Dishonest Abe

Why we should be worried about the Japanese prime minister's move to amend the constitution.

Brendan Hoffman/Getty Images
Brendan Hoffman/Getty Images

As Iraq disintegrates before the U.S. administration’s eyes, it is ignoring news from Japan that is no less ominous. Without attracting much international attention, Prime Minister Shinzo Abe is attempting a constitutional coup: trying to repeal basic tenets of the constitution without obtaining the support of the Japanese people in a special referendum.    

In the aftermath of World War II, Article Nine of Japan’s new constitution "forever renounce[d] war as a sovereign right of the nation and the threat or use of force as a means of settling international disputes." Abe believes that the rise of China and the unpredictability of North Korea require military responses that the constitution renounced. It is up to him to convince the Japanese people that he’s right — but not by short-circuiting a referendum to achieve a radical change through unconstitutional means. If his coup is successful, it will establish a precedent that will permit the further destruction of the country’s liberal democratic legacy.

Thus far, U.S. President Barack Obama has allowed Abe to embark on his mission without protest. But continued passivity will undercut the moral foundations of U.S. Asia policy for generations to come.

Over the past two years, Abe’s Liberal Democratic Party (LDP) has won sweeping electoral victories on the basis of economic policies that have begun to lift Japan out of the doldrums — raising business confidence to the highest levels since the global recession. But the constitution doesn’t allow the prime minister to use the popularity he has gained from economic success to revolutionize fundamental values — in this case, Japan’s commitment to pacifism. Instead, the constitution requires a two-thirds majority in both houses before any amendment can be submitted to the voters. Only if a majority then approves at a referendum can the initiative become law. Yet Abe lacks the necessary parliamentary majorities — the LDP, along with coalition partner New Komeito, controls a two-thirds majority in the lower house, but only 55 percent of the seats in the upper house. What is more, the electorate has turned decisively against his amendment campaign — a June poll from the respected Kyodo News reports that 55 percent of the public oppose Abe’s initiative, up from 48 percent in May.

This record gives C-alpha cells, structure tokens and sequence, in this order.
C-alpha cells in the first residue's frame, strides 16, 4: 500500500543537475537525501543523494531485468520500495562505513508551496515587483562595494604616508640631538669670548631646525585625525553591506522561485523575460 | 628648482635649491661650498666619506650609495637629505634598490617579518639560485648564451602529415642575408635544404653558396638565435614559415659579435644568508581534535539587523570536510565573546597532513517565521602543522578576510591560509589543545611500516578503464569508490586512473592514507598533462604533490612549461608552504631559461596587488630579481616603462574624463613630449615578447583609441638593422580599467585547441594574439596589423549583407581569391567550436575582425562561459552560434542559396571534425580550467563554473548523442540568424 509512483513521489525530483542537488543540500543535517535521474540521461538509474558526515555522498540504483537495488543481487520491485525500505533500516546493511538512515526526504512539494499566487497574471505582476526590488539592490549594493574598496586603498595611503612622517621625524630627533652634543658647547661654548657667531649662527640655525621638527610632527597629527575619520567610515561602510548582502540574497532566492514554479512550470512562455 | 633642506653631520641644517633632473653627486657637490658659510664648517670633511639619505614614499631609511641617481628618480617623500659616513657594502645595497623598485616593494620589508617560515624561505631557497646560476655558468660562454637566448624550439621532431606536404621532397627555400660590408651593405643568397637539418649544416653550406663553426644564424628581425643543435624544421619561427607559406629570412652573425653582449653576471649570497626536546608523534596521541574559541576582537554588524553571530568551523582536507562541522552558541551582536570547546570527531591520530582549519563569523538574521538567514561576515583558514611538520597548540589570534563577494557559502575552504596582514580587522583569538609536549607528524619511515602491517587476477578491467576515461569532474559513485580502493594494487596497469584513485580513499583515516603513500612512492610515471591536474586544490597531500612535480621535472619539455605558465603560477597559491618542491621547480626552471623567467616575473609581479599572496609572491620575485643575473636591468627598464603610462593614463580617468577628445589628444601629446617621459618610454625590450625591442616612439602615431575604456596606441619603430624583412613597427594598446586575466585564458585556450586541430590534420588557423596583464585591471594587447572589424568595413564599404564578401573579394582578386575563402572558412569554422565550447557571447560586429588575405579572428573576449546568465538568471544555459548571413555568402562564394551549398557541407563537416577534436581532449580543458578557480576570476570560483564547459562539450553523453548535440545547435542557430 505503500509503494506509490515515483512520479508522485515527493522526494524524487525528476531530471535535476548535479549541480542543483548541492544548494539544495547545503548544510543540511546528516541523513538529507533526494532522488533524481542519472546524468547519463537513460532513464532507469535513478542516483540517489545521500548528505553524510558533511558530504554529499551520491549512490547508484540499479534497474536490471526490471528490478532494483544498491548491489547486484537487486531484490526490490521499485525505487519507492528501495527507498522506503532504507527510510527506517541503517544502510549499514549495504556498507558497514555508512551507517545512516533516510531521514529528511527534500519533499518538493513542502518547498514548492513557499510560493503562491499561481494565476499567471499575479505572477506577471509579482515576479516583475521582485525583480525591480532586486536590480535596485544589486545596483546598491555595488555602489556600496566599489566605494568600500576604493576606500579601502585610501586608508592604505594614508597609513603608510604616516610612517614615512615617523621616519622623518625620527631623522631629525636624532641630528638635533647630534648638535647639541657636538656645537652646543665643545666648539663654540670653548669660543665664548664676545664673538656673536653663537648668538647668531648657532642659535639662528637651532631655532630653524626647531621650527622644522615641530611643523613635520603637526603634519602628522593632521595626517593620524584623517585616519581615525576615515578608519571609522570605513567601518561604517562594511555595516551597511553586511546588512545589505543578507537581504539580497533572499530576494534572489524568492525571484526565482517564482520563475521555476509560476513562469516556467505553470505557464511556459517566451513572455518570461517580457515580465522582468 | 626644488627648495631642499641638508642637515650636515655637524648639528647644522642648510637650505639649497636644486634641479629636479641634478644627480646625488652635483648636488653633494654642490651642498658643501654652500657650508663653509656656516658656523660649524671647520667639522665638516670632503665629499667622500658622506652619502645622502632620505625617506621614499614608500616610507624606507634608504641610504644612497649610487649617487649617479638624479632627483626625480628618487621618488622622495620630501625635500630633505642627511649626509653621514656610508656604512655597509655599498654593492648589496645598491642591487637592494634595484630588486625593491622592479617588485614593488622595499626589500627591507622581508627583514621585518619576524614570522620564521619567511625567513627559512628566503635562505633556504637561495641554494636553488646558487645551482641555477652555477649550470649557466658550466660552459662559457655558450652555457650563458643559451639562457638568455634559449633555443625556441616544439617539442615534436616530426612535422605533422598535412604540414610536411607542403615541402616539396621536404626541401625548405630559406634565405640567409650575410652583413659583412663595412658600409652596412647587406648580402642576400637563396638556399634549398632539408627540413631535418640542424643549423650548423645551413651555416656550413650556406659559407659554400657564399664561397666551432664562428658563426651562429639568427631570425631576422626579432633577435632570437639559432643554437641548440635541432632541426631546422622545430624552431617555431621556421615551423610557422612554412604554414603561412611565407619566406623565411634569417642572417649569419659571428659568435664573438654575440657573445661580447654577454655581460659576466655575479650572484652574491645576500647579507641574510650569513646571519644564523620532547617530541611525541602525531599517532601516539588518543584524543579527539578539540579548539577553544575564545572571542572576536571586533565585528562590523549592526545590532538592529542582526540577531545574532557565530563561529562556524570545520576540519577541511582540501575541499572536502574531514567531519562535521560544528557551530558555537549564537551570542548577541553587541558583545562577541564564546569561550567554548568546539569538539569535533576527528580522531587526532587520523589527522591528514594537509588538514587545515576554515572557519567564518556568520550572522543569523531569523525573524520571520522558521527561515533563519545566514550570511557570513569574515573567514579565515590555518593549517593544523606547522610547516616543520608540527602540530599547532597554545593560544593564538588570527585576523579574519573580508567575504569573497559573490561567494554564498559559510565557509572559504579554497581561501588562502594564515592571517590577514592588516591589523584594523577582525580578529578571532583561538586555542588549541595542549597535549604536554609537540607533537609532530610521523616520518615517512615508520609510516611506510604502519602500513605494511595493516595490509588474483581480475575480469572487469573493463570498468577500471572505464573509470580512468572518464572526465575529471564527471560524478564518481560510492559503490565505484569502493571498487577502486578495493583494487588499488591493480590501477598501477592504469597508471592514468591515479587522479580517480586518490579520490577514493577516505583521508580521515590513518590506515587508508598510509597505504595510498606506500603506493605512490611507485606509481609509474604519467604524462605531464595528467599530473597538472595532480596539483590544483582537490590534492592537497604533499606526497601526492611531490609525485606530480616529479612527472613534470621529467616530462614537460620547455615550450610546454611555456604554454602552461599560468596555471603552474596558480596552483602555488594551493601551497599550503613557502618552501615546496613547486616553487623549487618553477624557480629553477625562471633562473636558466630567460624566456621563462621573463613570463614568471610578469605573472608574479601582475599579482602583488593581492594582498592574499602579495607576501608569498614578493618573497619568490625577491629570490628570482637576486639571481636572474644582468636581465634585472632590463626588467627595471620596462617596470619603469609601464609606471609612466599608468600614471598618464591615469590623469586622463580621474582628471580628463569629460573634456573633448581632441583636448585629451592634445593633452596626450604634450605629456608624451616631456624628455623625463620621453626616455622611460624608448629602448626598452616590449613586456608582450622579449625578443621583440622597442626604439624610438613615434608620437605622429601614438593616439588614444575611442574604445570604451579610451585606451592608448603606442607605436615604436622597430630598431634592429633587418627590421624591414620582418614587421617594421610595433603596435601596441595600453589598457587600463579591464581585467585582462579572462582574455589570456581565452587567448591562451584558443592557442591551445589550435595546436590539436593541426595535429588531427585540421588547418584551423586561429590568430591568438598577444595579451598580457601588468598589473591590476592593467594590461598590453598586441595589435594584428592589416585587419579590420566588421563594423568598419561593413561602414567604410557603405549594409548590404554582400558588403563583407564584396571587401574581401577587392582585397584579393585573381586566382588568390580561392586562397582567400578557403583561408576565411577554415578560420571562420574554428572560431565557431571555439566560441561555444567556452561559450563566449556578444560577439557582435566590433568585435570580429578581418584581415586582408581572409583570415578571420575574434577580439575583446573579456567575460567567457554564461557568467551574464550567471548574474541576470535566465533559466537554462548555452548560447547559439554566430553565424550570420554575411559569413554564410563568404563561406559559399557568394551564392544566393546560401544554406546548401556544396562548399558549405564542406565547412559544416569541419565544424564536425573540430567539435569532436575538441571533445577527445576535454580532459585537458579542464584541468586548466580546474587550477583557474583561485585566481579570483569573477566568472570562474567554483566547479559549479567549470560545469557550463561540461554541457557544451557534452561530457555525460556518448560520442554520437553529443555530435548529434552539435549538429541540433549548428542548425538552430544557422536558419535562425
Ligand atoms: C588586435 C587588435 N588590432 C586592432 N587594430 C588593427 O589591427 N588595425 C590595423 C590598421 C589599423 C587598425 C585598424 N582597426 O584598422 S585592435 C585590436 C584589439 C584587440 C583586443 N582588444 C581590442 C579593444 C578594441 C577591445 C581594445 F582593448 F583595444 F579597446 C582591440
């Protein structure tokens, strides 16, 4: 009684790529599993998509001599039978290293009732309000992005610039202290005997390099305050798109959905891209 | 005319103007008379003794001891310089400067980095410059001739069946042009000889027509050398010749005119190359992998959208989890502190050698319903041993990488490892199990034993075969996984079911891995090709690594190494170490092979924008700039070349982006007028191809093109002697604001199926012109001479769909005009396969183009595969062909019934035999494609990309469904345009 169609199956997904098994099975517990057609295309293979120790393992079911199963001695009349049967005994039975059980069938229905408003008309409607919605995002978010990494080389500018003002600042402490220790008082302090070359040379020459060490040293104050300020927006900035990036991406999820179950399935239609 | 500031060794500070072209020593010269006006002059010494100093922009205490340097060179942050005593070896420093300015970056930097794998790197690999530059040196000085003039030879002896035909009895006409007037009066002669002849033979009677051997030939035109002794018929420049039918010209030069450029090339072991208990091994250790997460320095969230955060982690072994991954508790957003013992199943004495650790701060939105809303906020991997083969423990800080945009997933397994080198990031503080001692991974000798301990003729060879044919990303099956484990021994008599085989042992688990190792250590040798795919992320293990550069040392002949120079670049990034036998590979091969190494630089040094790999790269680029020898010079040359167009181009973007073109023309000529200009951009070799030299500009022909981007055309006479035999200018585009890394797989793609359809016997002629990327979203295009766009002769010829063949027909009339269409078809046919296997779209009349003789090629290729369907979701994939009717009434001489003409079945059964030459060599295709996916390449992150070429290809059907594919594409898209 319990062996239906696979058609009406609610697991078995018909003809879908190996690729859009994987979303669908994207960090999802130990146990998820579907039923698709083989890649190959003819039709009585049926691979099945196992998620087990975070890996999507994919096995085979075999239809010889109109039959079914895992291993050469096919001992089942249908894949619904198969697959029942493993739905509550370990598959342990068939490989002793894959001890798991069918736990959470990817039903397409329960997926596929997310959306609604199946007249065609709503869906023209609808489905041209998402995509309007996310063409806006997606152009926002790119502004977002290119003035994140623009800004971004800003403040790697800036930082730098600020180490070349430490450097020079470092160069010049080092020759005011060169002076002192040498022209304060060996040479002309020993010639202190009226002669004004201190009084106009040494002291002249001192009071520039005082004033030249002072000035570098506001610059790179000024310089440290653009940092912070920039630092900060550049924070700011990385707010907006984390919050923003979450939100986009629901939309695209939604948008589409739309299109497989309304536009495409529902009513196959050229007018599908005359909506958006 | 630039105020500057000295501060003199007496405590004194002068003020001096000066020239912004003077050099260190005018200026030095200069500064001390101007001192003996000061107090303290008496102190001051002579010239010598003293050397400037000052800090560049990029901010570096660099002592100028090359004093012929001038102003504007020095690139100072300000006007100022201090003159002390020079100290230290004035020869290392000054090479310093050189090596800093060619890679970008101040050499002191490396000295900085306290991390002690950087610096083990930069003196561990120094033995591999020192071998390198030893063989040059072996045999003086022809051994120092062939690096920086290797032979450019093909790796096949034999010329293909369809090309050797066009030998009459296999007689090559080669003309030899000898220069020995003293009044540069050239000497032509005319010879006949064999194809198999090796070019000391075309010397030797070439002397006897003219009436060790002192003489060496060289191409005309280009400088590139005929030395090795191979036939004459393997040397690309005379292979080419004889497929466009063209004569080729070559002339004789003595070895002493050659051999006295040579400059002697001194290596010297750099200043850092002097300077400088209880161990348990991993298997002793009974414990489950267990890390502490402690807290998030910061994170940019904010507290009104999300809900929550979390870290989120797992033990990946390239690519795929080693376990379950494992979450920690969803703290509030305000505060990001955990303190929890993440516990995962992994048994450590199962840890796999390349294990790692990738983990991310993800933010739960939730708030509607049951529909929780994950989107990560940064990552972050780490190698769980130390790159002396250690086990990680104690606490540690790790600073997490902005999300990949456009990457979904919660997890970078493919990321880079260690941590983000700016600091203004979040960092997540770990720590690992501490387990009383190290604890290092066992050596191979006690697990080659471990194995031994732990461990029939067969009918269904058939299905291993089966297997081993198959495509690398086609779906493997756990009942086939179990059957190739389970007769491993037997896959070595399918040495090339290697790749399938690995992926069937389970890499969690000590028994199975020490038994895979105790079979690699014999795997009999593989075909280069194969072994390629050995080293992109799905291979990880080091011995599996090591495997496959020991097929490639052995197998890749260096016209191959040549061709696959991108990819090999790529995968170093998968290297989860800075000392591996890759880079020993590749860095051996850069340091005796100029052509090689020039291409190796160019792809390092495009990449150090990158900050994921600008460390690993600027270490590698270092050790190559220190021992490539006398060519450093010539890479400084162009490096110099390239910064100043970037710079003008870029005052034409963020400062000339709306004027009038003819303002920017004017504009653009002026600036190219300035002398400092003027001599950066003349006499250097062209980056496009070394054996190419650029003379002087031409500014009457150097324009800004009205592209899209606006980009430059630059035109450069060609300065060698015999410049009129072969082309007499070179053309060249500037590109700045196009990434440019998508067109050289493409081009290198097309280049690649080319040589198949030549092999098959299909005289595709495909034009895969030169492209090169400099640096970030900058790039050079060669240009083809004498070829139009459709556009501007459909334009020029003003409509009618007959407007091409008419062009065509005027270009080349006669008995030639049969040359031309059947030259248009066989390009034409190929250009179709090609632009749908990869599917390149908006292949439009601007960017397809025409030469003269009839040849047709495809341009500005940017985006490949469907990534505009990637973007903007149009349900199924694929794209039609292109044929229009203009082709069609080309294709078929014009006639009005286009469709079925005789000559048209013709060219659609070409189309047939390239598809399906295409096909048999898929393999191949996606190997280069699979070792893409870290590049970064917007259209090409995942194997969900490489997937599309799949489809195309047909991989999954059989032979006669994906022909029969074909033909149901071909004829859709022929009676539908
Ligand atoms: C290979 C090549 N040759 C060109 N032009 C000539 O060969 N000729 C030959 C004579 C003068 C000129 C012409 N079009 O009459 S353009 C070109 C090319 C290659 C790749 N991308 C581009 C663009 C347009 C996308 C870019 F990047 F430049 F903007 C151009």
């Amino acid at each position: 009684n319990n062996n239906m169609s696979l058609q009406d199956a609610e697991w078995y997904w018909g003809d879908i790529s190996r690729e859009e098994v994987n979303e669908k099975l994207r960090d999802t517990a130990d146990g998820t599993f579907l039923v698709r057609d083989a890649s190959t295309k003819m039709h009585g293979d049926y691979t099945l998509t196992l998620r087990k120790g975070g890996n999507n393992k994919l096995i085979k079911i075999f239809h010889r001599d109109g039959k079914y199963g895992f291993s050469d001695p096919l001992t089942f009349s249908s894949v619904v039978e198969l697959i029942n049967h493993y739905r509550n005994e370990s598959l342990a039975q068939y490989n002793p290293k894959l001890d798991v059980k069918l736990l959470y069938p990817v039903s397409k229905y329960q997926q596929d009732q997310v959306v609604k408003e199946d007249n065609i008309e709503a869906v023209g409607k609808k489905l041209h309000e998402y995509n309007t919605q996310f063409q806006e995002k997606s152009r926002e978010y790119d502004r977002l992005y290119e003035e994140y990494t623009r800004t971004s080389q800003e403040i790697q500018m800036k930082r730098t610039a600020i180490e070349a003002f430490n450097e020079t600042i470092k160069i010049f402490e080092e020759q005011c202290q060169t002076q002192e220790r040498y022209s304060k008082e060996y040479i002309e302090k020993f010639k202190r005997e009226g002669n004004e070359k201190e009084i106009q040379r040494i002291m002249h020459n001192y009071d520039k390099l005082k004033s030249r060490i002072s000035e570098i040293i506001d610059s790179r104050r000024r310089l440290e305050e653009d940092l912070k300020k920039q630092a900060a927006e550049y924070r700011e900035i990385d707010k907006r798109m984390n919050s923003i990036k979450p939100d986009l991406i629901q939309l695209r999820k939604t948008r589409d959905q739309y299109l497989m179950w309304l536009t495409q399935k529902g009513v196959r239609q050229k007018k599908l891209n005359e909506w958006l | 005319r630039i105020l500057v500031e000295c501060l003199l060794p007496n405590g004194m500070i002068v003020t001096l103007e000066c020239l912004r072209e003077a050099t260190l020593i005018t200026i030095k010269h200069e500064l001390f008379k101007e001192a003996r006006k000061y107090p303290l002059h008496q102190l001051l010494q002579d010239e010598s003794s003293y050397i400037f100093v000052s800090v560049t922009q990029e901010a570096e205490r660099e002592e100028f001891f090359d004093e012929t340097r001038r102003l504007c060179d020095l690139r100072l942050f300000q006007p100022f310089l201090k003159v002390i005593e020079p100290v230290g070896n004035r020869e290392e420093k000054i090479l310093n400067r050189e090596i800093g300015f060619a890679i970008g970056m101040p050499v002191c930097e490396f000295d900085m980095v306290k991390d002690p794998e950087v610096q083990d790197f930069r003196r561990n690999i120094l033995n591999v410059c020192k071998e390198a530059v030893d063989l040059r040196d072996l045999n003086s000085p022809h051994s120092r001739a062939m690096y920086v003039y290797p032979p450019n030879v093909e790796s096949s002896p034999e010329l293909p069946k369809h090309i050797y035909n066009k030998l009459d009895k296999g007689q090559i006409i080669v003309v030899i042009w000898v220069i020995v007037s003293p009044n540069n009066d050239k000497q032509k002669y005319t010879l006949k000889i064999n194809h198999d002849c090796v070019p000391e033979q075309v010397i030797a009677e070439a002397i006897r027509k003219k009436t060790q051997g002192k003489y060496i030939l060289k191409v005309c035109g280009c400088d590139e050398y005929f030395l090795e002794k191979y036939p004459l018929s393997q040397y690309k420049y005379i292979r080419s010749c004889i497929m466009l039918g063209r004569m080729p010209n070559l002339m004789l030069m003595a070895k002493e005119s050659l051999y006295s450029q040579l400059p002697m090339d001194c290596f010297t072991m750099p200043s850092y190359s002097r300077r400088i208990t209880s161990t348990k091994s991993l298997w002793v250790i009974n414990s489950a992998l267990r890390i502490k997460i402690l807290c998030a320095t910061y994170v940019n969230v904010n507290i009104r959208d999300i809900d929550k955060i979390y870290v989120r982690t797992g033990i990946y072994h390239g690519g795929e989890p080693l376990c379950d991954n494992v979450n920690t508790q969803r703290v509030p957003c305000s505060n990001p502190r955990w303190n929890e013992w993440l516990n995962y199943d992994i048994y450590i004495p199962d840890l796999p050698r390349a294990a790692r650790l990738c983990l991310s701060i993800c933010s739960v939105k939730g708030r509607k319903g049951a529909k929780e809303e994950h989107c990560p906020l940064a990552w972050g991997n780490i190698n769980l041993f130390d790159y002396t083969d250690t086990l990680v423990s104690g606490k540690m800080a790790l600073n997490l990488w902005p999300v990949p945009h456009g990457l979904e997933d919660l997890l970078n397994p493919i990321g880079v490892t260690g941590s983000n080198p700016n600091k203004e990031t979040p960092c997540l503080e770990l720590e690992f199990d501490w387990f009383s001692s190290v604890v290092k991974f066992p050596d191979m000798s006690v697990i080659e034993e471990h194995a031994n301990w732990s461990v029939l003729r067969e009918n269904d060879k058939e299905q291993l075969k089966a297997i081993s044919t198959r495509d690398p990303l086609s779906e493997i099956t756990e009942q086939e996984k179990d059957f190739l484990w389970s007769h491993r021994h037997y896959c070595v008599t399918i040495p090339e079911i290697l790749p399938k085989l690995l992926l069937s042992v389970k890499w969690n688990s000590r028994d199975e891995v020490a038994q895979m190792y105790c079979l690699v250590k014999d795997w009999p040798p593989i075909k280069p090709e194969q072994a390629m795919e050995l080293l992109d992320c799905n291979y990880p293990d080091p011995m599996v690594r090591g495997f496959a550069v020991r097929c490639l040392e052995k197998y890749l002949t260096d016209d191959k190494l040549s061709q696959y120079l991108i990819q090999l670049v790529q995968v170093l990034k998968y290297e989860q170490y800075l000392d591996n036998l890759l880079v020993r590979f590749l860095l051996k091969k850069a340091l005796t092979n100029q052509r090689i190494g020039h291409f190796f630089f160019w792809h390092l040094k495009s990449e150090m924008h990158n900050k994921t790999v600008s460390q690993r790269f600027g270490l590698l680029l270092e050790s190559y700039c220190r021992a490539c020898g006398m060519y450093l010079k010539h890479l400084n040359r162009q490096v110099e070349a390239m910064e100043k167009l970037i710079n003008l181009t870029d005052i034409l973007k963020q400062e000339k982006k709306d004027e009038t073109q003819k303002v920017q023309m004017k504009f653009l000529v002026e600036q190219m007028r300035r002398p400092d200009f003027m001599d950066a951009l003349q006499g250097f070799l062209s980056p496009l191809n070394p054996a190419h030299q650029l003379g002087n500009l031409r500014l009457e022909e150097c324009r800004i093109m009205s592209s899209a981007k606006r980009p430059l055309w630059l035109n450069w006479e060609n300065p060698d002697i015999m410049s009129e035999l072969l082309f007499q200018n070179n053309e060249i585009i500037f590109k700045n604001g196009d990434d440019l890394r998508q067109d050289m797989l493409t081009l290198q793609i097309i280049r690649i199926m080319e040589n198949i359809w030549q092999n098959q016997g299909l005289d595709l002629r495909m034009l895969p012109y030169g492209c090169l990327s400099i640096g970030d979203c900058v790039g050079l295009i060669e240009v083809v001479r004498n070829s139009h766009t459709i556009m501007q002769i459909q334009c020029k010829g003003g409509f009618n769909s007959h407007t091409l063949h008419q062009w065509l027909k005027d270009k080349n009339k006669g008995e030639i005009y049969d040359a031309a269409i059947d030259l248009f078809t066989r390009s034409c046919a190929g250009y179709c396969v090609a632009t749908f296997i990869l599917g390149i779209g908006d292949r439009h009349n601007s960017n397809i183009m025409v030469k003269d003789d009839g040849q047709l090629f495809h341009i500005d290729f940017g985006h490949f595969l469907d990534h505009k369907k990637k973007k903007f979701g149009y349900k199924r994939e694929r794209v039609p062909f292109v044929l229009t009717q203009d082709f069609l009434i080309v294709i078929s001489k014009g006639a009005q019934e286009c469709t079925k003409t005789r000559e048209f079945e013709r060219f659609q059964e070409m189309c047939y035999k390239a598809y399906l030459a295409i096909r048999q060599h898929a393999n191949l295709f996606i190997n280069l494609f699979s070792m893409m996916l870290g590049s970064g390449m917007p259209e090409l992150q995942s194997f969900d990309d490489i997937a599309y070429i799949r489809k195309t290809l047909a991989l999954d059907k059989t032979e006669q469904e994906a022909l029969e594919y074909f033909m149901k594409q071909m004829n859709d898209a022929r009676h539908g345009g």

Soon after Abe regained power in Dec. 2012, he launched a campaign to weaken the amendment procedure, so that only a simple majority in both houses would be required before going to the voters. But his strategy backfired: It estranged, rather than mobilized, popular support.

Abe then switched tactics, and began pursuing the same objective by more devious means. In the Japanese system, the Cabinet Legislation Bureau is the government office in charge of constitutional and statutory interpretation. It had long viewed Article Nine as banning even those military actions authorized as legitimate self-defense under the United Nations Charter. Since August, Abe has been pressuring lawyers at the bureau to revise this position. In May, he finally succeeded. The agency is now reinterpreting Article Nine to authorize a wide range of preemptive military actions in the name of collective self-defense. And now, without seeking a legislative mandate in support of this basic change, he is pressuring his Cabinet to accept it.